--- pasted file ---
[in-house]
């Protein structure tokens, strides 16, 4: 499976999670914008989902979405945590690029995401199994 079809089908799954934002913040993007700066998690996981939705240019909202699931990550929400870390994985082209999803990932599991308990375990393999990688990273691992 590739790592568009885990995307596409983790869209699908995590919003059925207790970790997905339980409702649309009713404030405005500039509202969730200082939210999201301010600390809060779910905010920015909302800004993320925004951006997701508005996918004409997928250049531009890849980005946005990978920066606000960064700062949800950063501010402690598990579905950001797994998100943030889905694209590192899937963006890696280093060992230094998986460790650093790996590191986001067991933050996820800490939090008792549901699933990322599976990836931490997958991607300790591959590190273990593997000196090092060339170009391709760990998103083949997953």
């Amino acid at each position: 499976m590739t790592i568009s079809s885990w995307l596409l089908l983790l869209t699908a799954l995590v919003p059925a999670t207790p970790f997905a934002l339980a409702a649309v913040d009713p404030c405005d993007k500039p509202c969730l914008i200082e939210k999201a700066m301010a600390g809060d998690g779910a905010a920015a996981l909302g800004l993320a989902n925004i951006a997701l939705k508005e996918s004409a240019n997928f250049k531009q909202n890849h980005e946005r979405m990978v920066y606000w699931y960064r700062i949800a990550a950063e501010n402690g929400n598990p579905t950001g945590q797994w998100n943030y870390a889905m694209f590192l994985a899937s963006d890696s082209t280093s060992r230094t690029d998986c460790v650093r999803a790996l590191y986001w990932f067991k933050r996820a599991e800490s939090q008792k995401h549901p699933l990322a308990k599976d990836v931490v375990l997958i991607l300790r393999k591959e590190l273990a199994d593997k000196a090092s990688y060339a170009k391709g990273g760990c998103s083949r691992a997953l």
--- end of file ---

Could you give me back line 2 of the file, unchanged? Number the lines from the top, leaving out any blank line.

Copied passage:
């Protein structure tokens, strides 16, 4: 499976999670914008989902979405945590690029995401199994 079809089908799954934002913040993007700066998690996981939705240019909202699931990550929400870390994985082209999803990932599991308990375990393999990688990273691992 590739790592568009885990995307596409983790869209699908995590919003059925207790970790997905339980409702649309009713404030405005500039509202969730200082939210999201301010600390809060779910905010920015909302800004993320925004951006997701508005996918004409997928250049531009890849980005946005990978920066606000960064700062949800950063501010402690598990579905950001797994998100943030889905694209590192899937963006890696280093060992230094998986460790650093790996590191986001067991933050996820800490939090008792549901699933990322599976990836931490997958991607300790591959590190273990593997000196090092060339170009391709760990998103083949997953």